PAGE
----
It's overcast with angry gray storm clouds as the casket is lowered into the ground. A handful of mourners stand around the open grave, though nobody is crying. Two women stand out from the other mourners, closer to the grave than the rest, though on opposite sides of it. The woman on the side away from the rest of the crowd is a blond transsexual in a black three piece suit, while on the side towards the crowd is a slight woman with black hair wearing a long black dress. Each keeps their eyes glued to the coffin.
It's four years ago and three women, the two beside the grave and one more, sit in a coffee shop having a boisterous discussion. And in the present the dirt is being shoveled onto the coffin. Three years ago and the transsexual and the black haired woman are showing the third woman their rings. They finally look at each other over the grave, a hard look, unreadable from the outside. Two years ago, the bottle of Vodka on the table remains half empty.
They walk to the waiting cars, passing a line of protesters waving signs with slogans about not playing god and the sanctity of life. The transsexual stops and stares at the crowd. The closest ones start shouting epithets at her but she calmly continues her appraisal. Finally she says, "I'll see you later," and finishes her trek to the waiting car. She gets in, sitting beside the woman with black hair.
"You seem to be doing well." The transsexual states. It's three years ago and the two are lying on the couch under a blanket as the reflection of a movie plays in the window behind them. "Thanks. I hear you've been keeping busy." It's four years ago, the transsexual is smashing a man's face into the pavement. "Well every time I think of taking a break, I get another reason not to." Four years ago a newspaper slides off the table, headline reading 'Gay Teen Slain', while the transsexual loads a gun. "Maybe you should take a break anyways, it can't be healthy working so hard." Two years ago and the black haired woman is cowering in a corner with the beginnings of a black eye, while the transsexual towers over her holding the half empty bottle of vodka.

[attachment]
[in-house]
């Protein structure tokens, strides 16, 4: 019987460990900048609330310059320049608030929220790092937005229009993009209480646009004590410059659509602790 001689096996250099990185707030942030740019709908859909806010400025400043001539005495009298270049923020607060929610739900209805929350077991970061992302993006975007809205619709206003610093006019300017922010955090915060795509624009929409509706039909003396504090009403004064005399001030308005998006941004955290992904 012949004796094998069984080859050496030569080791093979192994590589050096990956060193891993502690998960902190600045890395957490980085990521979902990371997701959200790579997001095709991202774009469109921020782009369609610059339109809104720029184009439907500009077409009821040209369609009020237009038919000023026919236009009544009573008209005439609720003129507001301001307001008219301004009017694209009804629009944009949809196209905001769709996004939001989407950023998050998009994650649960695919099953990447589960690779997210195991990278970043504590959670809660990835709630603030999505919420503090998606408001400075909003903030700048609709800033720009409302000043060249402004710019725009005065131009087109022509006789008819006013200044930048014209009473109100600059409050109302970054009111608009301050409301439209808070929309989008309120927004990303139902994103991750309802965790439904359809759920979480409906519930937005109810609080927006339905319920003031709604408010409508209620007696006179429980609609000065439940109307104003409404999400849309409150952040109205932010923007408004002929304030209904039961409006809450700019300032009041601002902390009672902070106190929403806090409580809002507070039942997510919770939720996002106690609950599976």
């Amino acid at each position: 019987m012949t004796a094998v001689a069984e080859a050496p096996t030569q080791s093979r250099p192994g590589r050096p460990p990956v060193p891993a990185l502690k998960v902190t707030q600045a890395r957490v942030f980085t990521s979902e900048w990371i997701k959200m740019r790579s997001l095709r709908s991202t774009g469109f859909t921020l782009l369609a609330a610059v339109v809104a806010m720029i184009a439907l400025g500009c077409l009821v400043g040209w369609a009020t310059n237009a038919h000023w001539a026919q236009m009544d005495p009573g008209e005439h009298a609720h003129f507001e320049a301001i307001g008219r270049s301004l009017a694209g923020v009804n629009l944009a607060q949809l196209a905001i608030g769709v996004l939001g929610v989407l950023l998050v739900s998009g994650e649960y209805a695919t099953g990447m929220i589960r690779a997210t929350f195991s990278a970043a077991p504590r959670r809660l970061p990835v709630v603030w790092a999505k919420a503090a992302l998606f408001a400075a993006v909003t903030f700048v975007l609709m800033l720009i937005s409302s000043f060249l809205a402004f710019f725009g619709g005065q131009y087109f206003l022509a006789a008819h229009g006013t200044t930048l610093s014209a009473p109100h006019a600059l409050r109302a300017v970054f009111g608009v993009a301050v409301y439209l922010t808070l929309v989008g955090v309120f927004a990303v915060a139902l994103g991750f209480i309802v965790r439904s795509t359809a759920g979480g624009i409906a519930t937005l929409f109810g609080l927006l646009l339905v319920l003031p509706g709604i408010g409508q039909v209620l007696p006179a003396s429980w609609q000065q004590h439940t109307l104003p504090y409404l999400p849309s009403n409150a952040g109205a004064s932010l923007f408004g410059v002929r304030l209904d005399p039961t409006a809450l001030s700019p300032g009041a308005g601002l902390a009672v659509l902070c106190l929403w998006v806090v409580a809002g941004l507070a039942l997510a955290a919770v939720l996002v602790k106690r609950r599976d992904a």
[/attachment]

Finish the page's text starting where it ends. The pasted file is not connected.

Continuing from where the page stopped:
"I would have thought you'd have been with her family. Since you two were together." Three years ago, the two are making out on the couch, a giddy excitement in their faces. "It was never like that." Two years ago, a shadow frames itself in the doorway as the black haired woman looks up in horror from the bed she's sharing with the woman from the coffee shop. "What a shame, you two were perfect for each other."
"You aren't going to..." the black haired woman begins. "Of course I am. I don't let personal feelings interfere with my work," the transsexual states. "I still don't understand why," the black haired woman says staring at the reflection of the inside of the car in the window. "Because it needs to be done, it's as simple as that."